Cuba's digital destination
by Ricardo Alberto Pérez
The history of Cuban sports goes back to the Spanish colonial period with the practice of chess. This was played mainly in the homes where tournaments were organized. In the midst of such popularity, on October 9, 1855, the distinguished Cuban patriot Carlos Manuel de Céspedes, known as Father of the Country, published in El Redactor newspaper, in Santiago de Cuba, the “Laws of the Game of Chess.” Three decades later, in 1885, the Chess Club of Havana was created on O’Reilly Street.
Long identified as our national pastime, baseball was brought to Cuba in 1866 by a group of young Cubans who were studying at universities in the United States. The Cuban Professional Baseball League was created in 1878 and went on until 1961, when the revolutionary government replaced it with an amateur championship called the National Baseball Series, which has held 56 editions and has promoted many glories in that sport. Four teams, or clubs as they were called then, excelled in the professional league: the Habana, the Almendares, the Marianao and the Cienfuegos.
For more than a century, a notable group of Cuban baseball players played in the Major Leagues, and other baseball leagues organized in the United States and other countries of the continent. Among these pioneers, we find Armando Marsáns (who in 1911 made his Major League debut with the Cincinnati Reds), Martín Dihigo, José Rodríguez, Cristóbal Torriente and Miguel Ángel González. During the course of the XX century and what goes of the XXI, Cuba has had other stars at that level of the likes of Adolfo Luque, Orestes Miñoso, Conrado Marrero, and Orlando “El Duque” Hernandez, just to name a few. At present, several figures formed by the Cuban school of baseball play in the Major Leagues, with Yoenis Céspedes, Kendrys Morales, Yasmani Tomás and Aroldis Chapman excelling in their respective teams.
Before the revolutionary triumph of 1959, sports in Cuba had isolated talents who, nevertheless, gave the nation and honorable place at world-wide level. Thus, one of the most outstanding was José Raúl Capablanca, world chess champion from 1921 to 1927, considered by the experts as one of the three most brilliant chess players of all time. Another one that stood out was the fencer Ramon Fonst, winner of two Olympic golds in epée in Paris in 1900, and gold and silver in epée and foil in Saint Louis, 1904. In addition, he has the honor of being the first Latin American in obtaining an Olympic medal. Also fencer Manuel Dionisio Diaz won gold in épée and team foil at the Saint Louis Games, while the spectacular boxer Eligio Sardiñas Montalvo, known as Kid Chocolate, was world champion in 1931 and 1932.
The revolutionary government managed to massify the practice of sport with the creation of training schools as well as the construction of a good number of facilities for the practice of the different disciplines, which turned Cuba in a few decades into one of the main powers of world sport.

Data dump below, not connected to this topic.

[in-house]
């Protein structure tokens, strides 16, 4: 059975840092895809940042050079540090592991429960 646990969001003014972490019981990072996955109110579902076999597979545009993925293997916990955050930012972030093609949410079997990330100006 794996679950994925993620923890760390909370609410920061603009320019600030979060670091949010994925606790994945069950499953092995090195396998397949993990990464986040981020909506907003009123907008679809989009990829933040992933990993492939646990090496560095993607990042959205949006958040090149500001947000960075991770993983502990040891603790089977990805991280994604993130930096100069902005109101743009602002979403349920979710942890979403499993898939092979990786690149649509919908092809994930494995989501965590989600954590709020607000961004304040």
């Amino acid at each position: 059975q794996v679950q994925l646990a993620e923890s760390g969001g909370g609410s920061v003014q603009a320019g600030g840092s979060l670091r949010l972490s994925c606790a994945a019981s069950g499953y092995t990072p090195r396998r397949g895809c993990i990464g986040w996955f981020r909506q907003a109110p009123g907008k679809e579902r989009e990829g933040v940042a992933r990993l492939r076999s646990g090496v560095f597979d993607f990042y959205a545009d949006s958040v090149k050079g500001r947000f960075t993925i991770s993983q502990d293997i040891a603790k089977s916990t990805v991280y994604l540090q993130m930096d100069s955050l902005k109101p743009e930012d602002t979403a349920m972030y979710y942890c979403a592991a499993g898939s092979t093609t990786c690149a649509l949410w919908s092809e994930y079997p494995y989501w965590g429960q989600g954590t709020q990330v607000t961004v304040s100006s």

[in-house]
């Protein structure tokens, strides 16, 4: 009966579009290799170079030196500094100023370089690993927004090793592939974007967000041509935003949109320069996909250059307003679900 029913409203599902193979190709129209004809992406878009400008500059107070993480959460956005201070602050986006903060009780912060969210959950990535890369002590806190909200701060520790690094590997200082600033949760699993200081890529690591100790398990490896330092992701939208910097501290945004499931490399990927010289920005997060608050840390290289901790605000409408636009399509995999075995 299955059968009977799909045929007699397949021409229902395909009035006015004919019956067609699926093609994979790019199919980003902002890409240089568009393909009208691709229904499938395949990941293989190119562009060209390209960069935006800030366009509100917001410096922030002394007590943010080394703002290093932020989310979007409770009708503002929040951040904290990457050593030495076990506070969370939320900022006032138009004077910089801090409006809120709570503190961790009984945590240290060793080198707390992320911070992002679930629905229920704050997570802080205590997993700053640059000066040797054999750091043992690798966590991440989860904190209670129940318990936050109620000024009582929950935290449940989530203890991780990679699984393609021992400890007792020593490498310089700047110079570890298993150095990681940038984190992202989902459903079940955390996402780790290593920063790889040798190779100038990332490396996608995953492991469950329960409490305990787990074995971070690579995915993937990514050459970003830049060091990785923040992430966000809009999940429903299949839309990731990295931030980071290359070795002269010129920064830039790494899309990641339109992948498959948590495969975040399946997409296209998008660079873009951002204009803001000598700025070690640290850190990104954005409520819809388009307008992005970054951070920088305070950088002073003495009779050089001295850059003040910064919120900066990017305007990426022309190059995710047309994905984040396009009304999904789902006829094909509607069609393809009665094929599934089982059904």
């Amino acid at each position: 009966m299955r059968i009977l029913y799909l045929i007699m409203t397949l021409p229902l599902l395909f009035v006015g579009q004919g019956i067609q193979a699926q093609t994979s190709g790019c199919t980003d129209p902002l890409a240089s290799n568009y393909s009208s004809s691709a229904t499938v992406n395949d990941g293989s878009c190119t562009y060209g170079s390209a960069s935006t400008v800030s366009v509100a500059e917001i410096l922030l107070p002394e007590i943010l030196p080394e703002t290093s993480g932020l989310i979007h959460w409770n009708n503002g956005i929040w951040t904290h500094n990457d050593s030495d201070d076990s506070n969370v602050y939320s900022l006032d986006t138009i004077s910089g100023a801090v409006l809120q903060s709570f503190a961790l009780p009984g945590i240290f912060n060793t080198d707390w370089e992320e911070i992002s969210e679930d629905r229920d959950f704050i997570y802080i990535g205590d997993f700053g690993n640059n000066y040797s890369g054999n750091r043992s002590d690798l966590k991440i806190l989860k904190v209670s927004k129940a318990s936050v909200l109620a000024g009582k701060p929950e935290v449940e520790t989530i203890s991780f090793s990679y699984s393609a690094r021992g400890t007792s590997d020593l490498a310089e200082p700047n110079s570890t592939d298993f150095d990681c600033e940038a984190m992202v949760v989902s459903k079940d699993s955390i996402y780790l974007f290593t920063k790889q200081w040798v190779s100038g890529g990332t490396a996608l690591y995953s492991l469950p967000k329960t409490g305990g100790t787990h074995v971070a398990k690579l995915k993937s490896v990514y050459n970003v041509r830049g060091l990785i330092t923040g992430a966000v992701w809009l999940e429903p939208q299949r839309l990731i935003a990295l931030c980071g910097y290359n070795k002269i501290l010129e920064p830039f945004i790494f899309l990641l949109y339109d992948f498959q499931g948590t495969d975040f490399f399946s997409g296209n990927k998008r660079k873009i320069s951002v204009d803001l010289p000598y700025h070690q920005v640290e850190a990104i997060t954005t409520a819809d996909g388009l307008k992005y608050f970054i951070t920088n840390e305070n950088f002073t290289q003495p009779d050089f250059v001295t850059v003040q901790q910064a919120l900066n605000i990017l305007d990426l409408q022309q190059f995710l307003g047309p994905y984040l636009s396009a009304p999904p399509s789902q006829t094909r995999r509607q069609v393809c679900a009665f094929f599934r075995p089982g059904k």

Among the great exponents of this phenomenon it is essential to mention the brilliant women’s volleyball team, known as “Las Morenas del Caribe,” winner of gold medals in three consecutive Olympic Games (Barcelona 1992, Atlanta 1996 and Sydney 2000); in four, also consecutive, World Volleyball Cups (1989, 1991, 1995 and 1999; and in two Grand Prix (1993 and 2000). Furthermore, since Munich 1972, the Cuban Boxing School, known for its refined technique, usually occupies the top of the podium both in Olympic games and in world championships. In athletics and other combat sports, such as judo and wrestling in its two styles, as well as weightlifting, gymnastics, rowing, shooting, and cycling, Cuba has also had a remarkable performance.
Neither should we forget an Olympic bronze medal won by Cuba’s men’s basketball team in Munich 1972, and the medals win by the men’s volleyball team. Also, for more than three decades, Cuba’s amateur baseball team was brilliant in world championships and continental events. The roster included outstanding figures of the stature of Antonio Antonio Huelga, Omar Linares, Antonio Muñoz, Agustín Marquetti, Lázaro Valle, Pedro Luis Lazo , Antonio Pacheco, Braudilio Vinent, Victor Mesa and Orestes Kindelán.
Several figures stand out for their superb performances: Boxers Teófilo Stevenson and Felix Savón, who were both three times Olympic champions and several times world champions; Alberto Juantorena, double Olympic champion in Montreal 1976 in 400 and 800 meters, becoming the first athlete to do such a double at an officially recognized Olympic, something that no one has repeated to date; Javier Sotomayor, world record holder in high jump both in outdoor and indoor championships; javelin throwers Maria Caridad Colón and Osleidys Menéndez, both Olympic champions. Maria Caridad was the first Latin American woman to obtain a medal in the Olympics; Judoka Idalys Ortiz, Olympic medalist; weightlifter Daniel Núñez; shooter Neurys Pupo; and multi-champion wrestler Mijaín López.
Among the sporting events organized in Cuba after 1959, in my opinion there are two that have had a special impact on our sport and our pride as hosts: the World Boxing Championship held in Havana in 1974 and the Pan American Games, also held in Havana in 1991. The latter were organized in the midst of an extremely difficult economic situation. Cuba was first in these Games, staging one of the most admirable moments of our sport.